Horseman Leslie Brownell Combs II dies


Associated Press

Posted on January 1, 2014 at 3:03 PM

LEXINGTON, Ky. (AP) — Leslie Brownell Combs II, whose Spendthrift Farm was once the home of Triple Crown winners Seattle Slew and Affirmed, has died in Lexington. He was 80.

Combs was also a former director and vice president of the Breeders' Cup and a former Kentucky State Racing Commission chairman.

Combs, the former president of Spendthrift, died Sunday. Milward Funeral Home said a graveside service would be held at 11:30 a.m. EST Monday at Lexington Cemetery.

Combs was the only son of Leslie Combs II, who founded Spendthrift in 1937 and turned over the day-to-day operation of it to his son in 1974.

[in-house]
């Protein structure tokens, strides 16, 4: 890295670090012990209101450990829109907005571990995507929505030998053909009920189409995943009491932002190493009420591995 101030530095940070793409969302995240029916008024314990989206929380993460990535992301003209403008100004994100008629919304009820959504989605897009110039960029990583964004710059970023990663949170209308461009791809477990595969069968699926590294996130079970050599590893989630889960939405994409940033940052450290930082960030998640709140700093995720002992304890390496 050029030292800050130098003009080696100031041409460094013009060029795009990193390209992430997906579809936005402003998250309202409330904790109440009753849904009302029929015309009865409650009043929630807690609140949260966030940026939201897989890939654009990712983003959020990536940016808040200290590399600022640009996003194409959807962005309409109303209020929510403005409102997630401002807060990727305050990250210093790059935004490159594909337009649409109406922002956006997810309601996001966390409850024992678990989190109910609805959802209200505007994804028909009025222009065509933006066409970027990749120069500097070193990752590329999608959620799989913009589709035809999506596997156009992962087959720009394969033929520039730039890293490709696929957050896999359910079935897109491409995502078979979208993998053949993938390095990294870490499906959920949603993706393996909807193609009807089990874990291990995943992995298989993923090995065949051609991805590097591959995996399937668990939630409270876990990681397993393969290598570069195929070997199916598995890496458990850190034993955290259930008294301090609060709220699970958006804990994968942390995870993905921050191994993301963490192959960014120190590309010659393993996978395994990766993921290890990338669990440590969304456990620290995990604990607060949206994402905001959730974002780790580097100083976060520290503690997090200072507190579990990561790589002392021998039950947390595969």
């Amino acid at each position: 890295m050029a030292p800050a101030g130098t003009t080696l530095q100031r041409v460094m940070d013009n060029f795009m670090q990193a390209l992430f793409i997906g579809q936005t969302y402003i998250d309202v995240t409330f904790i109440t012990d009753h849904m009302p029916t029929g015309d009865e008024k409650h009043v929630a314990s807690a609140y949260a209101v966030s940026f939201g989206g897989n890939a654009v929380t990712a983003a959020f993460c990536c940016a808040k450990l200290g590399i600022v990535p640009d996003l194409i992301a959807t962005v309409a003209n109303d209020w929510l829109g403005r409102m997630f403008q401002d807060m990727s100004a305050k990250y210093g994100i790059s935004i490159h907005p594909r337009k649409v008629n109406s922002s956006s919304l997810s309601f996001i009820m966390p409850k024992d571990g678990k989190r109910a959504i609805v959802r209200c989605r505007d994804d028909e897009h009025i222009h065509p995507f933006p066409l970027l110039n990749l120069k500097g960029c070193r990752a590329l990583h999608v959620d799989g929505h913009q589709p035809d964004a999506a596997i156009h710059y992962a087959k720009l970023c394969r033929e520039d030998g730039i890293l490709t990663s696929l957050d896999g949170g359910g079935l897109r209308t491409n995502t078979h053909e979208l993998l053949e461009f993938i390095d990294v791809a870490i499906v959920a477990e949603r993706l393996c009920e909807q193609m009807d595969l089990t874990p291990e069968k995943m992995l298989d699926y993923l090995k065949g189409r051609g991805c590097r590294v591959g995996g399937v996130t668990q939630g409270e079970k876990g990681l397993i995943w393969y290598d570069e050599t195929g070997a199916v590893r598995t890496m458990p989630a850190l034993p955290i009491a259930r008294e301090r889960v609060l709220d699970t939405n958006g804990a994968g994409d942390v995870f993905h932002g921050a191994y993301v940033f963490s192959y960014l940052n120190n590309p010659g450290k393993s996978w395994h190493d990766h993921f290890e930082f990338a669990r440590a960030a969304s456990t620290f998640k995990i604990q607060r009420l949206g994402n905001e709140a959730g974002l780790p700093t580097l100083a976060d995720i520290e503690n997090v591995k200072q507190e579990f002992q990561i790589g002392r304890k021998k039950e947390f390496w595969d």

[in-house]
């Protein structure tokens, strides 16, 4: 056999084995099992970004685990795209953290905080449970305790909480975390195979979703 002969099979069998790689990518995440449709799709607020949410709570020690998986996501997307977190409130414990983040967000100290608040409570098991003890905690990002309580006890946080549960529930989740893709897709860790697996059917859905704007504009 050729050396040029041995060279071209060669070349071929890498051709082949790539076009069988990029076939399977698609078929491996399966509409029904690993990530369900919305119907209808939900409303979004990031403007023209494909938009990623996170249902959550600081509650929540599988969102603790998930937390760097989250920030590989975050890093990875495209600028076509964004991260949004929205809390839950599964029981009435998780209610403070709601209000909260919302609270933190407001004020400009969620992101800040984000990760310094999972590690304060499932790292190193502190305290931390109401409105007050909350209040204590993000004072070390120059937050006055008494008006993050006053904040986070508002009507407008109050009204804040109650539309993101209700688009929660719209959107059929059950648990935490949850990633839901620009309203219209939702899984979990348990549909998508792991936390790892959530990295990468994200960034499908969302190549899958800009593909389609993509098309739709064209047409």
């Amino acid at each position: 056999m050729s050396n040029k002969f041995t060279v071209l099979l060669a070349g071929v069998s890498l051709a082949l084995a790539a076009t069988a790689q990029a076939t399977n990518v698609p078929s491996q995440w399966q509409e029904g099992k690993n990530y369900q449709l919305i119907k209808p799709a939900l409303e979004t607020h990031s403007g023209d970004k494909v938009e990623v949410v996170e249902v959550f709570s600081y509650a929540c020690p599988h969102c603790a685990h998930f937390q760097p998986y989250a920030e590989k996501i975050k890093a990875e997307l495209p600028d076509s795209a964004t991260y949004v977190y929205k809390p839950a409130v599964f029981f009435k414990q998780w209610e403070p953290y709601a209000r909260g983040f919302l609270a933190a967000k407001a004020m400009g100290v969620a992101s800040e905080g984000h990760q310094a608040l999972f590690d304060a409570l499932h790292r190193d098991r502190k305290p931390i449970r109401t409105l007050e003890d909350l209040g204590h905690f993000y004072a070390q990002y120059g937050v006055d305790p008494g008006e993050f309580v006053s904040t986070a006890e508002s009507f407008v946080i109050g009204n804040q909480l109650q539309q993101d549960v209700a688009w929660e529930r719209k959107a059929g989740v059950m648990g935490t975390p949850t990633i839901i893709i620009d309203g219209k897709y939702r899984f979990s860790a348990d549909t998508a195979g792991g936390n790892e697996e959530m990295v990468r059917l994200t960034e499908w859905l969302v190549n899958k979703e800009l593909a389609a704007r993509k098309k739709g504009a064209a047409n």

The Lexington Herald-Leader ( ) said the farm reached its peak in stallion syndication in 1978, when Seattle Slew and Affirmed were syndicated for $12 million and $16 million, respectively.

As the thoroughbred market began to collapse, Spendthrift had to sell land to pay debts, and many top stallions were moved to other farms.

Several investors sued the Combses and others, charging that a 1983 private offering overstated the farm's assets. The investors lost the federal case in 1989.

Leslie Brownell Combs II sold his stock in the farm in 1987.

A new group of investors bought the farm in July 1989 and began to rebuild from Chapter 11 bankruptcy.

Syndicating Seattle Slew and Affirmed was an unsurpassed accomplishment, Lexington horseman Preston Madden said Tuesday.

"No one has ever syndicated two Triple Crown winners, which Brownell Combs did," Madden said. "That's an accomplishment that no one else has, and I don't think anyone else is going to have anytime soon."


Information from: Lexington Herald-Leader,